5.4 Eugene &quot ; Gene&quot ; Rivera 2:08:17 Latino Lorain Fall 2020 Oberlin College Library Ponce Lorain Trios Latin Jazz Puerto Rican Home Eugene &quot ; Gene&quot ; Rivera Gabriela Linares 0 https://youtu.be/6JIJuTUoKbM YouTube video English 71 Music as integral to Gene's Childhood It's difficult to say, &quot ; the first time&quot ; because there was alway music at our house. Records, because we had no radio and no television programing that was in Spanish. However, I can tell you an interesting story... Mr. Rivera narrates the time when his dad had just found an apartment, amongst such difficult times to find a home as a Puerto Rican family due to discrimination. Rivera goes on to discuss how he attended many music performances in Lorain since the city was in a central spot in relation to Chicago and New York which are two hot spots for music and latin jazz.The Rivera's family downstairs neighbor, knew a Trio musician, Johnny Rodriguez who stayed at their apartment after a gig in Chicago. Due to this connection, the Rivera family who were performing a Baptism in Lorain. Johnny Rodriguez got to perform trio music for the baptism after party. This was the first time Mr. Riviera saw a reel to reel tape recorder which was integral to the performance. Later on in this section, Mr. Rivera talks about the complexities of the parrandas. He mentions how there had to be some cultural negotiation between the Puerto Rican community in Lorain and other communities that may have been unfamiliar with these musical celebrations. Chicago ; Gig ; Guitars ; Housing ; Interstate ; Maracas ; Music ; New York ; Puerto Rico ; Radio ; Record Player ; Recordings ; Reel to Reel Tape ; Tape Recorder ; Trio Albums ; Baptism Party ; Clubs ; Cuba ; Johnny Rodriguez ; Latin Jazz ; Lorain Housing ; Mambo Kings ; Puerto Rico ; Records ; Tito Rodriguez ; Trio Music 1155 El Gran Combo in Lorain: A Memorable Experience By now it is 1964 and I am already a teenager, maybe a junior in High School. They had announced that they were bringing El Gran Combo to the Puerto Rican Home. Now, as you know El Gran Combo is a huge institution in Puerto Rico and plays around the world. At that time they were starting. Cortijo y su Combo was a musical group that represented the beginnings of salsa and brought Afro-Puerto Rican influences from the genres bomba and plena to latin jazz. Cortijo and his group were the first Afro Puerto Ricans to appear on TV. When this group broke up, El Gran Combo emerged. Mr Rivera, has experienced many performances but around the year 1964 during his junior year of high school, he was impacted by the visit of El Gran Combo at the Puerto Rican Home in Lorain. 500 años ; Afro-Puerto Rican ; Boogalu ; Cortijo y su Combo ; Dance ; Humor ; La Taverna India ; Mario Hernandez ; Political Songs ; Salsa ; Suit ; Television ; Vietnam El Gran Combo ; Performance ; Puerto Rican Home 2056 A Friendly Performer: Yomo Toro Yomo Toro, cuatrista, he would just talk to you. He would sit down and talk like a jibarito from the mountains. Very humble, nice, talking about jokes. He reminded me of my uncle. Mr Rivera recalls his experience meeting the artist Yomo Toro. Toro was an amazing cuatro player that reminded Mr. Rivera about his family and the jibarito personality. Cuatro ; Humble ; Jibarito 2263 The Founding of The Puerto Rican Home The Puerto Rican Home was a project of the entire community. We call ourselves La Colonia. I say we because I was part of it as a child and as a teenager but my parents where the adults, the beginners that put together the Puerto Rican Home. The older generation of La Colonia used to have a lot of dances that would be shut down before midnight. In search of a venue and place where the community could get together to celebrate their music, they found a bowling alley which then became The Puerto Rican Home and center for music and the latino community in Lorain. Codes ; Police ; Stock Dances ; Puerto Rican Home 2526 La Liga Puertorriqueña La Liga Puertorriqueña was formed to meet the socio political needs of the Puerto Rican community. They were accussed of having communist connections, an acusation that they denied. The Puerto Rican Home became the center for smaller organizations such as La Liga Puertorriqueña who was accused of being communist during Senator McCarthy's time. After these accusations the organization had to deal with these pressures and look for legal help to certify that they were not enforcing communist ideas during these meetings. Accusations ; Communism ; Meetings Civil Rights ; Communism 2749 Inauguration of the Puerto Rican Home That is how it emerged and in 1956 it was it inaugurated. According to the new paper there was a congressman, a county commissioner, the mayor... After all of the communist accusations that La Liga Puertorriqueña and other smaller organizations faced during this time, The Puerto Rican Home was inaugurated under the promise and that there would be no communist involved in this new organization. This inauguration marked the beginning of what would become a politically and community involved organization for latinos in Lorain. As we learned earlier in the interview, this bowling alley was radically transformed to meet the needs of the community. These needs varied from meetings to concerts to regional domino tournaments to softball events. In terms of the dances, these attract people from Youngstown, Buffalo, Detroit and Chicago. Boogalu ; Bowling Alley ; Communist ; Concerts ; Congressman ; County Commissioner ; Dominoes ; El Gran Combo ; Lares Carpenters ; Mayor ; Meetings ; Softball Community Events ; Inauguration 3306 Police Brutality We had sadder events. Sadder because it was the first time that the police killed a Puerto Rican from our community. Amongst the dances, there were brutal incidents that would then be commemorated at the Puerto Rican Home. Mr. Rivera narrates different occasions in which the police got involved with the Puerto Rican community and it ended in death and legal issues. Funeral ; Handcuffs ; Police Police Brutality 3517 Meetings at The Puerto Rican Home In the smaller homes there were meetings such as Las Damas, The Women's Club met there. Other meetings like political meetings, &quot ; meet the candidate&quot ; type of thing. Whatever issue you wanted to be aware you could go there for free. The Puerto Rican Home hosted many meetings. Mr. Rivera recalls one of his favorite moments at The Puerto Rican Home. He recalls being on his bicycle and knowing that Nelson Rockefeller was at an event there when he was running for President as well as the baseball player, Jackie Robinson. Bicycle ; Governors ; Meetings ; Rockefeller ; Vine Ave Meetings ; Nelson Rockefeller 3695 Johnson and Johnson Foundation Meetings It became the center of the midwest. I was in a meeting in the midwest, years later, of a group of people who met at the Johnson and Johnson Foundation wingspan living in Wisconsin. That foundation had conversations that would take on differnet issues in the United States. Due to the political involvement that Mr. Rivera took part in The Puerto Rican Home, he participated in meetings hosted by the Johnson and Johnson Foundation. During one of the meetings that took place in Wisconsin, a man from Chicago stopped Mr. Rivera once he knew that he was from Lorain. This man remembers traveling to Lorain as a child where his father would participate in cock fights. This is an example of how central Lorain city became for the latino community all around the midwest. Center ; Chicago ; Midwest Cock fights ; Johnson and Johnson Foundation ; The Puerto Rican Home 4009 Years in Kent State: A Visit to The Puerto Rican Home The college thing is that I did go there (The Puerto Rican Home) on another occasion and I took a couple of students. Mr. Rivera decides to bring some of his peers from Kent state to have a beer at The Puerto Rican Home, but he did not have a lot of money at the time. Skeptical of this visit, a leader and friend of the family who worked there called him over. In this small conversation he asked what this visit was about and gave him a life lesson. Drinks ; Leader ; Life Lesson Kent State ; The Puerto Rican Home 4158 Political Power: Elections at The Puerto Rican Home This guy, Lule Medina, who was the president of the Puerto Rican Home at this time Lule Medina, who was president of The Puerto Rican Home at the time, took the task of counting the votes that had gotten him elected. Medina compared them to the amount of votes that had gotten the councilman Elected and noticed that he had gotten a greater number of votes on behalf of the Puerto Rican community. This was a revelatory and empowering moment for the Puerto Rican community because they realize the great say that they had in their community. By 1962, Lorain had elected Evelio Rosario as their first Puerto Rican councilman. Councilman ; Democrat ; Major ; Republican ; Threat ; Votes Evelio Rosario ; Lule Medina ; Mayor 4439 Music and Political Movements There was always music. In 1959 we brought Mon Rivera to The Puerto Rican Home. In 1959, Mon Rivera visited Lorain and brought plena to the community. Rivera talks about plena and how this genre is rooted in narratives that talk about the diaspora and events that may have affected people from Puerto Rico. These songs include &quot ; Me dieron Lay off&quot ; which Mon Rivera performed. This song represents the common misfortune of Puerto Ricans being laid off from work and what this impacts their life economically (a story that we unfortunately often encounter). Mon Rivera 4612 Protests and Music What happened though, in the 60's. I was college age and the civil rights movement was happening. The Puerto Rican Home, for example, sponsored a bus for the NAACP organization to take people to the protests. The I have a dream protests. The Puerto Rican Home and the NAACP had arranged buses for the latino community to Travel to New York and participate in the &quot ; I Have a Dream'' protests. Mr. Rivera's Parents were able to go and participate in the civil rights movement. Mr Rivera then connects this narrative to the 2nd generation of Puerto Ricans and Lorain and their musical taste. During this time, motown, soul, jazz, and rock and roll attracted the young community. Songs of Protests included &quot ; We Shall Overcome&quot ; and &quot ; I'm Black and I'm Proud.&quot ; This is also the time where the musical group Los Nombres was formed, a group that was influenced by these genres and movements Influence ; Jazz ; Motown ; New York ; Protest ; Soul Civil Rights Movement ; I Have a Dream ; Los Nombres ; NAACP ; The Puerto Rican Home 5003 The First Generation and The Civil Rights Movement The language got on the way but hundred percent, all of them were on the side of the more progressive thinkers and the civil rights. They have had terrible experiences. Mr Rivera recalls stories involving racial discrimination against dark skinned Puerto Ricans upon their arrival in Lorain. He then connects these stories to many songs that spoke about these issues as they related to the community. The use of humor served as a coping mechanism in these songs as they narrate racial narrative that often deal with discrimination and the effects of it. Mr. Rivera also discusses how the first generation was often silent due to fear and how they were thought to fear protest with the use of propaganda. Bobby Capo ; Cortijo ; Fear ; Humor ; Progressive 500 Años ; Civil Rights ; Levanta Borinken ; Pedro Albizu Campos ; Racial Songs 5526 Afro Puerto Rican Music: Embracing Blackness Rafael Cepeda, he at that time was writing music for Cortijo y su combo. You had Bobby Capo, but Rafael Cepeda should be credited. He was a musician and writer from Loiza Aldea in Puerto Rico. This section focuses on Rafael Cepeda, an Afro-Puerto Rican composer who performed bomba and plena. Cepeda focused on blackness and embracing his identity and race through music. Blackness ; Poet ; Race Bomberos ; Juan Boria ; Rafael Cepeda 5654 A Confrontational Generation: Musical Fusion Our generation was more confrontational. You had the Young Lords that sprung up when we go to the 60's and the 70's in New York. You had the music. There began to be a fusion in music. Songs such as &quot ; Sabre Olvidar&quot ; by the band TNT, represent the beginning of musical fusion. This salsa song had a soulful piano solo which then was rare but spoke to the interest and experience of the second generation. This section also touches on songs that spoke to his generation during that time. Bilingual ; Cleveland ; Soul Musical Fusion 5853 Kent State Protest I was one of the students that was in the protest where the National Guard killed four students at Kent State University. Mr. Rivera was part of the protest where the Kent State Massacre took place. 300 yards away from the National Guard, gunshots were heard and seconds later student protesters cried. Four students had just been killed while peacefully protesting at their university. One of these students was a man from Lorain who was running from a class to the other when the bullets were released. Mr. Rivera then talks about the song &quot ; Ohio&quot ; by Neil Young and how it validates the feelings of being angry and what it meant to be a political activist. Gunshots ; National News ; Radio Bemba ; Teargas Kent State Protest ; Massacre ; Students 6232 Salsa, Race, and Pride. I think that the whole salsa songs. Again, they tuned up the volume on the issues but they continued the tradition of being very &quot ; lets not speak to loud here, about these issues.&quot ; Mr Rivera talks about salsa during the 70's and how it was not explicit and vocal about rights and social justice. An artist that pushed these boundaries was Eddie Palmieri with his album &quot ; Justicia&quot ; , as well as The Lebron Brothers who talk about blackness. During this time, Mr. Rivera was living in Puerto Rico and realized that there was a negative perception towards Puerto Ricans and how music served as a reminder of his value and pride. Radio Eddie Palmieri ; Puerto Rico ; Salsa 6471 Trio Music Trio music and Felipe Rodriguez... The words to the songs talked about love but they exaggerated it so much that they were just incredibly funny. Mr. Rivera focused on trio music and how the lyrics often exaggerated romantic feelings to the extent that they became funny. He provides the example, &quot ; Copas Rotas&quot ; a trio song that he heard at the barber shop and is a great example of this type of writing. As a young man who did not hear or realize the sarcasm of these lyrics, Mr. Rivera understood that falling in love was a torture. Barber ; Jukebox ; Love Trio Music 6757 The Barber Shop: La Fortuna We would go to the barber shop and of course there was only one Puerto Rican barbershop. La Fortuna, he called it. Due to segregation, Puerto Ricans had no other choice but to get a haircut at Luis' barber shop called La Fortuna. The name of this barbershop, &quot ; The Fortune '' meant that Luis had the advantage of being the only Puerto Rican barber. Luis had a lot of records that people would listen to in a jukebox. Every once in a while some romantic trio songs such as &quot ; Amor en el campo&quot ; would start playing and people would immediately label that request as a sign of being in love. Jukebox ; Segregation ; Trio Music Barber Shop 6857 Musical Division Among the Community There was somewhat of a division among the community in terms of music. This is due to the selection of the first Puerto Ricans to go to Lorain. They were selected to work at the steel mill. The recruitment of Puerto Ricans to work at the steel mill was not a simple narrative. This was a highly selective process due to the political turmoil that was going on in the coastal areas of Puerto Rico in the late 20's and 30's. These events included strikes on the sugar cane fields. Because of these political situations, they decided to recruit men from the center of the Island. Now, this is an important factor since it will have an impact in the type of music that travelled to Lorain. Music from the internal part of the island was very different from coastal music which is where enslaved peoples disembarked during the 15th c. This affected the taste and the musical divide between the first and second generation of Puerto Ricans in Lorain. Cayey ; Coast ; Diaspora ; El Gran Combo ; Pete Rodriguez ; Ponce ; Salsa Genres ; Mon Rivera ; Recruitment 7298 Radio Program I had a radio program on Sunday mornings in WEOL from 9:00-11:00 in the morning. Mr. Rivera found himself going back to the music that his parents enjoyed during his radio segment at WEOL. In a way this was a nostalgic sentiment that brought a sense of identity. Trio ; WEOL Radio Program 7472 Mr Rivera's Advice I think you have to be open minded. Mr. Rivera encourages musicians to be open to fusion and change. He talks about the importance of being able to go back to the old music while embracing the future. An Advice video 0 https://oberlincollegelibrary.org/ohms-viewer/render.php?cachefile=LL_Rivera_Eugene.xml LL_Rivera_Eugene.xml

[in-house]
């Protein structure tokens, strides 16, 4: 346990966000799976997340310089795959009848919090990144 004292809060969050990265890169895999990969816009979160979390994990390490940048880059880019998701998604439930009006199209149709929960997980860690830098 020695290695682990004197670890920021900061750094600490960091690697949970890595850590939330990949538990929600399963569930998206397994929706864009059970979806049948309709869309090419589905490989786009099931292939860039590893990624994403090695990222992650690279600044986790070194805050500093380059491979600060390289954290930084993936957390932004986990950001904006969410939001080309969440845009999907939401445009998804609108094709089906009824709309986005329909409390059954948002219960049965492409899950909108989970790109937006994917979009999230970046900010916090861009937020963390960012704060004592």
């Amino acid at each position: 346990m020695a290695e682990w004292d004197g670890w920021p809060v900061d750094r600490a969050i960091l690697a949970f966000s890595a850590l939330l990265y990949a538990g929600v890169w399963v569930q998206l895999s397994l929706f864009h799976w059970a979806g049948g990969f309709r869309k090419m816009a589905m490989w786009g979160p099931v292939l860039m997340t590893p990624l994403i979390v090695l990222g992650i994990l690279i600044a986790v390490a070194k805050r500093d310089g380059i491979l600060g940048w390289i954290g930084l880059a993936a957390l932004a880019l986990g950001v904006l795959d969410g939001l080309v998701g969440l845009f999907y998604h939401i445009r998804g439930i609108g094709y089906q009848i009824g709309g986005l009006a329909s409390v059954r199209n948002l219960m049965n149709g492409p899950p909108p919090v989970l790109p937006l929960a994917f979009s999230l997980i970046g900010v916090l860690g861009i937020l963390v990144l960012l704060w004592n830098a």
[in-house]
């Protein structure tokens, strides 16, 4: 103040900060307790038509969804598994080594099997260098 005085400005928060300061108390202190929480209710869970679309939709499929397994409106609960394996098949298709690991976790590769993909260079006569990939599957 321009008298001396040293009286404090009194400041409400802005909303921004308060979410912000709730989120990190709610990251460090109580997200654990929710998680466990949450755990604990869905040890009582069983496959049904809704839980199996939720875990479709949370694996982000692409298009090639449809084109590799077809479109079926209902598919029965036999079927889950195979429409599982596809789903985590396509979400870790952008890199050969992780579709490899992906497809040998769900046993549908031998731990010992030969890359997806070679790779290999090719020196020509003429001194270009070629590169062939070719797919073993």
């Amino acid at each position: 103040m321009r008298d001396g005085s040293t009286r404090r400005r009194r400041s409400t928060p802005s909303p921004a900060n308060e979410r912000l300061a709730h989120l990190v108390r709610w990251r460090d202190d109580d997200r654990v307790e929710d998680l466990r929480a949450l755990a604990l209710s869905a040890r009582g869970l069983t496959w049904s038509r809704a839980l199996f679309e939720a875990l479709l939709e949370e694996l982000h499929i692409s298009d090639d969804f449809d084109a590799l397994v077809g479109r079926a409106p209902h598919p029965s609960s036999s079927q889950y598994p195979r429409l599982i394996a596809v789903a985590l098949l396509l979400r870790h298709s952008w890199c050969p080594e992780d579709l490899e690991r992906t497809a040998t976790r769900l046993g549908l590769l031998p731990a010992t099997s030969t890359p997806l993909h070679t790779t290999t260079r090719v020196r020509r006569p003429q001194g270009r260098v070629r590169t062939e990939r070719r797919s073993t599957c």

Interview Keyword

Ponce
Lorain
Trios
Latin Jazz
Puerto Rican Home

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0020

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Citation

“Eugene "Gene" Rivera,” Latino Lorain , accessed June 25, 2024, https://latinolorain.oberlincollegelibrary.org/items/show/50.